Biden accelerates timeline for adults to qualify for vaccines (Washington Post)
Everyone 16 and older is now eligible for the COVID vaccine in Wisconsin (channel3000.com)
There is a part of me that wants to complain about how I seemed to get over the last of the side effects of my second COVID-19 vaccination just as my four-day holiday weekend came to an end, but even if I was sure that it would be read in the spirit of humour I’d offer it in, this still doesn’t feel like the proper time for that kind of humour. I’m not waking up with flu-like aches in my muscles any longer, I’m catching up on my sleep deficit, and I’m finally feeling like my old self when I teach again. Tomorrow will mark two weeks since I finished my vaccination course, and while I have no plans to start becoming any kind of social butterfly after that, I’ll probably still feel some sense of relief once I cross that threshold, and I will gladly take any relief I can get from the weight of the past year-plus of dealing with the pandemic and the havoc it continues to wreak on all our lives.
As my campus approaches the last month of the semester here, knowing that I’ve gotten my vaccinations out of the way — and, perhaps more importantly, the side effects of those vaccinations — helps me feel better about my chances of finishing the term strongly for my students. The fact that all of my students (at least the ones currently living in Wisconsin, since I do have some international students attending my Zoom classes from their home countries this semester) can now get vaccinated should be another reason for me to feel better about how everything is going right now. The timing of students becoming vaccine-eligible so close to the end of the semester, though, is more than a little disconcerting to me.
Even if younger people are less likely to contract, or suffer severe symptoms from, COVID-19, and even if fewer of them deal with side effects from the vaccination than older people do, there’s no way for them to know for certain that they won’t be forced to deal with the same “flu-like symptoms” that I, and at least some of my colleagues, have been telling them about over the past month, if they’re not already witnessing their older family members dealing with the same problems. The possibility of having to deal with severe fatigue and body aches and brain fog at the end of a semester, when final papers are due and exams need to be taken, would be frightening enough at the end of a normal school year. With students and instructors alike worn out from the struggles of the past year (including the difficulties of online classes), suffering those symptoms around finals week could be catastrophic.
If I were a student in one of my classes right now, I honestly don’t know if I could bring myself to schedule my vaccinations until after the end of the school year, simply because I’d be worried about months of studying giving way to a bunch of failed classes due to vaccine side effects when all the big stuff comes due. Everyone should be getting vaccinated as quickly as possible, and if I hadn’t already gotten my shots then I’d definitely be scheduling them now as early as I could get them, but it’s too easy to see college student Sean putting them off until after the end of the semester to avoid any possibility of bombing final exams. I can only imagine that college students across the country right now, as they become eligible to start their course of COVID-19 vaccinations, are having to deal with the same dilemma, and it’s not a choice that any student, college or otherwise, should be forced to make.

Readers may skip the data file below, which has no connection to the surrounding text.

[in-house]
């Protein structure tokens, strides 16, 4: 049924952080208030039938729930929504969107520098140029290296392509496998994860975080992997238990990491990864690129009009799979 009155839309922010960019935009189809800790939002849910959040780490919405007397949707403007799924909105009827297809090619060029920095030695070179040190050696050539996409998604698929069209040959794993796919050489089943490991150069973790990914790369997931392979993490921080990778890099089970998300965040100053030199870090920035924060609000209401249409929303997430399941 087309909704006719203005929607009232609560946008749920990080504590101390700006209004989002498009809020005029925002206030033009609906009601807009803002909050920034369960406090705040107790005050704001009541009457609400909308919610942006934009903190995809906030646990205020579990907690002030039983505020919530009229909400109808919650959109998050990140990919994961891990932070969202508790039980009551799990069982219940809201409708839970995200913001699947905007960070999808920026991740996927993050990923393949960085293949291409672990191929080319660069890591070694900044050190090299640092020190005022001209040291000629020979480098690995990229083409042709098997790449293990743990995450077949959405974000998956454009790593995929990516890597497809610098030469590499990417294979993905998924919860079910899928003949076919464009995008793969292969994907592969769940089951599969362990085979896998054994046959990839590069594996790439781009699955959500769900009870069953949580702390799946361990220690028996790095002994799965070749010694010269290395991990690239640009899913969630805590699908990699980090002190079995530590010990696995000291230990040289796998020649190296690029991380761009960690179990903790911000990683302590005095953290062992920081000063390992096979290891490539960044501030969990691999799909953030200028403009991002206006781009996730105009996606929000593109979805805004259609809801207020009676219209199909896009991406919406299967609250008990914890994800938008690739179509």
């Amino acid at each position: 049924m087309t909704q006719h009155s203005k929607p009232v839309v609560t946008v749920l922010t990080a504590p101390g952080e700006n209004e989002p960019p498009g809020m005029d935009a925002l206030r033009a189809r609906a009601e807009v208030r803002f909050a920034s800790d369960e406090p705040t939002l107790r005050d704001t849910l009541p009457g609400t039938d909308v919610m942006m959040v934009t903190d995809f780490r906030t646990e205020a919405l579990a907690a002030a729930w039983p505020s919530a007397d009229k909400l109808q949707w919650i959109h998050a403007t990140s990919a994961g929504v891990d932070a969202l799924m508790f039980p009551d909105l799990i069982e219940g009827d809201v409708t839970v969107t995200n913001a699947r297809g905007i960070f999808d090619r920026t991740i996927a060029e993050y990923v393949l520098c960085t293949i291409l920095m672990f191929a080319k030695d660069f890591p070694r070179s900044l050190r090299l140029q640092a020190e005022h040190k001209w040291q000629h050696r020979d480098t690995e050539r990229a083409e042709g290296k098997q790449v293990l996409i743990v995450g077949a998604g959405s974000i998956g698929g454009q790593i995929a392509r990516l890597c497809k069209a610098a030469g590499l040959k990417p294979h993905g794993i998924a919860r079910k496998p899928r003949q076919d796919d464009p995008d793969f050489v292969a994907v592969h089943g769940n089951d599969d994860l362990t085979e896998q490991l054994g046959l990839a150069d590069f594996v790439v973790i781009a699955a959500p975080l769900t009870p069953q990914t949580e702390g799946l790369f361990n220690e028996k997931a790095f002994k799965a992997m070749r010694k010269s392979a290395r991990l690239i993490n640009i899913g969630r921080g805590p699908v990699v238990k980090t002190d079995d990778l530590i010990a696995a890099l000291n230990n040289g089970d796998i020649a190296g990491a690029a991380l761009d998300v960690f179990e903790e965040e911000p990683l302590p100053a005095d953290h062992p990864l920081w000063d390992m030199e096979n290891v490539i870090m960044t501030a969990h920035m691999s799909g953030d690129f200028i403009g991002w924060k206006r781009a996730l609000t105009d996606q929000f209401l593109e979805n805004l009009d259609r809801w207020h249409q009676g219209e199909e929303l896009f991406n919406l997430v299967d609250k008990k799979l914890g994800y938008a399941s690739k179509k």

For my part, after I came back to teach classes following my first vaccination sidelining me for a couple of days, I was proactive in telling my students that I was more than willing to be extra-flexible with deadlines in the event that they suffered the same side effects that I did after my shots, and that their first priority should be getting vaccinated as quickly as they’re comfortable doing so. I’m fortunate to work on a campus where I know that my bosses will support me in this, and that my colleagues are likely extending the same opportunities to their students. Not every student in America is that lucky, though, and as we approach May, I fear that more and more stories of high school and college students being forced to make such an unthinkable choice, literally risking their lives just to make sure their brains and bodies are fully functional during their finals, will be popping up across the country.
This past year has made us all painfully aware of the limitations of online learning, especially when circumstances force us to adopt it at such a wide scale. (It’s also showing us that the standardized testing regime literally doesn’t care if people die in the service of them getting their precious numbers, but that’s a rant for another time.) The last thing we need to do is introduce one more life-or-death obstacle at the end of the most difficult school year that most of us, students and instructors alike, have ever faced. Getting as many people vaccinated against COVID-19 as quickly as possible is worlds more important than any final exams or papers could ever be. If schools and instructors won’t work around students’ vaccinations, then that’s all the evidence anyone should need about how little they actually care about their students.